There is much to wonder about regarding the slave girl but the behavior of her owners seems pretty clear.  Upset at their loss of profit, they slander Paul and Silas.  They play upon the prejudices of the local populace and appeal to their patriotism in order to get what they want, revenge upon Paul and Silas.  Prejudices are a reliable way to stir up violence and so Paul and Silas are arrested and beaten.  

Phillipi was a place important to the Roman empire.  Imperial power was strong in such a place and with many benefits but also ruthlessness.  Seminary professor, Matthew Skinner points out the description of imperial rule which the story from Acts lays out for us:  An empire which exploits the power of religion, and values people for their economic worth, skillfully uses scapegoating, utilizes violence and torture, and refuses to admit defeat. (from ON Scripture article)  

So many of these imperial tactics are being paraded before our eyes this election season it is appalling.  Obvious use of religion to manipulate is rampant.  Scapegoating of refugees, muslims, undocumented immigrants, hispanics, transgendered people is just a tip of the iceberg. Calls to violence toward those who disagree have become common place.  Refusal to ever admit any mistakes or wrongdoing regardless of the magnitude of the offense has become bread and butter of politics.  Valuing people only for their economic worth has distorted our view of reality until someone who has benefited from privilege and power with every breath from the first moment of life can claim to be outside of the establishment and we buy it seemingly because of the economic power associated with a name.  

It is discouraging, depressing, appalling, and frightening.  So, what can we do?  We can remember the slave girl.  We can commit to never forget she and people like her have stories.  They are people of equal value to the more powerful of the world.  We can work to lift up stories of the oppressed, those suffering from injustice and discrimination, the outcasts and the feared.  We can value people just for being people, not for their economic status or how they can promote our own agendas.  We can stalwartly resist violence in all its forms and remember honesty and repentance as virtuous acts.  We can refuse to be silent in the face of hatred.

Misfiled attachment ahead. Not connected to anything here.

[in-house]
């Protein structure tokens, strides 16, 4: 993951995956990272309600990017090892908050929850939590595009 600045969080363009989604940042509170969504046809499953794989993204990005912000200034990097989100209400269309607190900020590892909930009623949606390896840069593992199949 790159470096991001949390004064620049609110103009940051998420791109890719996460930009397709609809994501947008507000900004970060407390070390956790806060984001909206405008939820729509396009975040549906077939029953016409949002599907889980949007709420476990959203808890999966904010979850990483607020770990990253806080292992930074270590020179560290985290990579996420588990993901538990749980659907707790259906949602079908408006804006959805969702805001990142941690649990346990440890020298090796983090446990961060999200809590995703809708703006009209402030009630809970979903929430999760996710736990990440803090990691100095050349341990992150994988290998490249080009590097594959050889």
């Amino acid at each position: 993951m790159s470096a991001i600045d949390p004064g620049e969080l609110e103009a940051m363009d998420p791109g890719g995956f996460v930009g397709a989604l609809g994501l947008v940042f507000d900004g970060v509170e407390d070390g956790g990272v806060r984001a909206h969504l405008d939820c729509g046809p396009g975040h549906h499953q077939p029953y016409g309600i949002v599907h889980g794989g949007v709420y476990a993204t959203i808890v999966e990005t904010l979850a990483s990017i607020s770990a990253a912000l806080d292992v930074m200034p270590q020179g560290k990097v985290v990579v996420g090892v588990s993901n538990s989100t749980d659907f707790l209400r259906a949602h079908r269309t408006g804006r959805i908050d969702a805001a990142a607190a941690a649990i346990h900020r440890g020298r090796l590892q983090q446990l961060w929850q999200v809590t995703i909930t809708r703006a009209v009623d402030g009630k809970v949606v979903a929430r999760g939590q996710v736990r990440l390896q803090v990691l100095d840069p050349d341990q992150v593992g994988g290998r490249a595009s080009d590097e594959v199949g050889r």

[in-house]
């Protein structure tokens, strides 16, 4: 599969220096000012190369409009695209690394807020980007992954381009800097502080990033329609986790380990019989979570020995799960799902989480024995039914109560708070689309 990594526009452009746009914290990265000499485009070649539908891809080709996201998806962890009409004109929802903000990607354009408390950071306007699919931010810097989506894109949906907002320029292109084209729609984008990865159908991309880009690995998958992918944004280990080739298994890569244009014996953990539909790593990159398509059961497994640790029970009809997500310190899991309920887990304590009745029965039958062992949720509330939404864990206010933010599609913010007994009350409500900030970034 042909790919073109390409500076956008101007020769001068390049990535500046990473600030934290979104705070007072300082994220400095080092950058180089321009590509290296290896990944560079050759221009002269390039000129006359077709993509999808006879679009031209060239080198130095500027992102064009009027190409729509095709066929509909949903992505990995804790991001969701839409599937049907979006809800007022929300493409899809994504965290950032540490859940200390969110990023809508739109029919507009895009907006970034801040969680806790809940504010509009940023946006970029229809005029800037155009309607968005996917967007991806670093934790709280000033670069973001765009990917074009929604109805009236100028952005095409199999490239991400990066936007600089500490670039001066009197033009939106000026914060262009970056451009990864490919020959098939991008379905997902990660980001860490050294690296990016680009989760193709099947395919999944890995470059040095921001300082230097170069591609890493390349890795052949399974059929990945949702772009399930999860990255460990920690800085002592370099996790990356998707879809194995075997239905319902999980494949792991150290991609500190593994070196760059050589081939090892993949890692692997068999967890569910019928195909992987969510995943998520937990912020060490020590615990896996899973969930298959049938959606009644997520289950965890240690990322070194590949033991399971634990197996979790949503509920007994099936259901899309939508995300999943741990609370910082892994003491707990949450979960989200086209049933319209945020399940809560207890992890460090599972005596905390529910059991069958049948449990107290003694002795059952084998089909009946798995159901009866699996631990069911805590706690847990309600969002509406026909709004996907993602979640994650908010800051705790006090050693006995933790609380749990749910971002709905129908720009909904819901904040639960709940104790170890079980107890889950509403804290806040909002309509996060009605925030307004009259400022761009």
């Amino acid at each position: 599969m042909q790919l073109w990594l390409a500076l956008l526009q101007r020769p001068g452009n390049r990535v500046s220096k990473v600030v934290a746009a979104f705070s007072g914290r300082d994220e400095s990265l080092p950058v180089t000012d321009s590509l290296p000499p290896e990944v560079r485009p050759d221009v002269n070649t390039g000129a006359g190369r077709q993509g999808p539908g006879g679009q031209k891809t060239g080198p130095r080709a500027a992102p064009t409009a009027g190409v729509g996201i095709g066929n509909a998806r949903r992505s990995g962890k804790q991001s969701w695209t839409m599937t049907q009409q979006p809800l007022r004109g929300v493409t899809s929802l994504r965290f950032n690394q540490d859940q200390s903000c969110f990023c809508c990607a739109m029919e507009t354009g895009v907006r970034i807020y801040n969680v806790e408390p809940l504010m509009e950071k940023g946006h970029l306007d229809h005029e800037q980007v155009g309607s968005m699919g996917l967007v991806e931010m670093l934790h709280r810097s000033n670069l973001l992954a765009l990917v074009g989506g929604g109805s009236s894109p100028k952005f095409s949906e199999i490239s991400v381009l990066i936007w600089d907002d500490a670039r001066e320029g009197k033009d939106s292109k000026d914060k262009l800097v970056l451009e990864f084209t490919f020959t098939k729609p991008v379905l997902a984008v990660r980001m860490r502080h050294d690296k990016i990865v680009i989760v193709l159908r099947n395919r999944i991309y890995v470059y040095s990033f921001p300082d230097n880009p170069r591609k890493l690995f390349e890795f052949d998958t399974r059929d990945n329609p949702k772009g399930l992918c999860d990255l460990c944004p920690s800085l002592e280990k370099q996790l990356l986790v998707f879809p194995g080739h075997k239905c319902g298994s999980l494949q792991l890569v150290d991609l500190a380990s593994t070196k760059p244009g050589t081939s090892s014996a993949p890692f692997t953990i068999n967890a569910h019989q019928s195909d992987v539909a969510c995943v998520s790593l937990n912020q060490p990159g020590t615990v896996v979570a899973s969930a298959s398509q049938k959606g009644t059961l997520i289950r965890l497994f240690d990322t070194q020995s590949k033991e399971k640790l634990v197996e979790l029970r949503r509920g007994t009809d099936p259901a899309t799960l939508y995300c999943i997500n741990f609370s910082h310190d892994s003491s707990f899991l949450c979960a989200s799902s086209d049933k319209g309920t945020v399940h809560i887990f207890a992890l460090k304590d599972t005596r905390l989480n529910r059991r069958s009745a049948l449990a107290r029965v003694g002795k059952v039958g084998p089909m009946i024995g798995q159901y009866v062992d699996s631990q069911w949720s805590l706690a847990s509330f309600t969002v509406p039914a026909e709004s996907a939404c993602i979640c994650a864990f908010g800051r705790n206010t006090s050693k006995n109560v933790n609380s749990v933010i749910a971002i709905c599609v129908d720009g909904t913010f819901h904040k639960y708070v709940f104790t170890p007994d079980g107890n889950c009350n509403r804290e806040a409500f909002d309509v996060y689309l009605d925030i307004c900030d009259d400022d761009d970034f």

We are not a people without hope.  We are a people guided by love, healed by forgiveness, and called to be light in the darkness as was one who came before us, Jesus, our guide and our hope. Amen.


Thursday, March 3, 2016

Think of the Children

Lately the phrase “think of the children!” has come to mind a few times.  Of course, this immediately makes me recall a Simpson’s episode in which a woman repeatedly shrieks “Think of the children!” and “Won’t someone please think of the children!”  Ah, the Simpsons.  Indeed such a cry can be a meaningless play on emotions, as it was intended to portray in the aforementioned episode but recently it seems to me thinking of the children might be an extremely helpful thing to do.  

One of the most obvious areas in which we need to “think of the children” is education.  Slashing funding for public schools seems to be par for the course in many areas around the country.  Legislatures are not content to limit themselves to cutting funding either.  Mandates about curriculum,bonds, school boards have all been tossed about without any seeming understanding of what will even work let alone what will benefit children’s education.  When it comes to education, thinking of our children should be the focus.  It is what our teachers, principles, paras, aides, cooks, custodians and all other staff at our schools are engaged in throughout the school year.  It is what will benefit our society, our legal system, and political system.  Having educated citizens impacts nearly every aspect of our lives.  Whether we have children ourselves or not, we all definitely need to “think of the children.”

We could also stand to “think of the children” when considering political campaigns.  In this case, such thoughts might clarify what should be obvious to us anyway.  Do we want national leaders who teach hatred?  When we teach children how to be good citizens, how to be good neighbors, and so on do we tell them saying hateful, ignorant, and cruel things is okay as long as you are using “straight talk?”   Do we teach our children basic decency and kindness is kowtowing to political correctness?  It is frightening to think we might have to ban children from watching the President of the United States make a speech for fear children would copy his speech at school and end up in deep trouble. 


Let’s reign in our political bickering, divisiveness, and party loyalty.  Please, think of the children.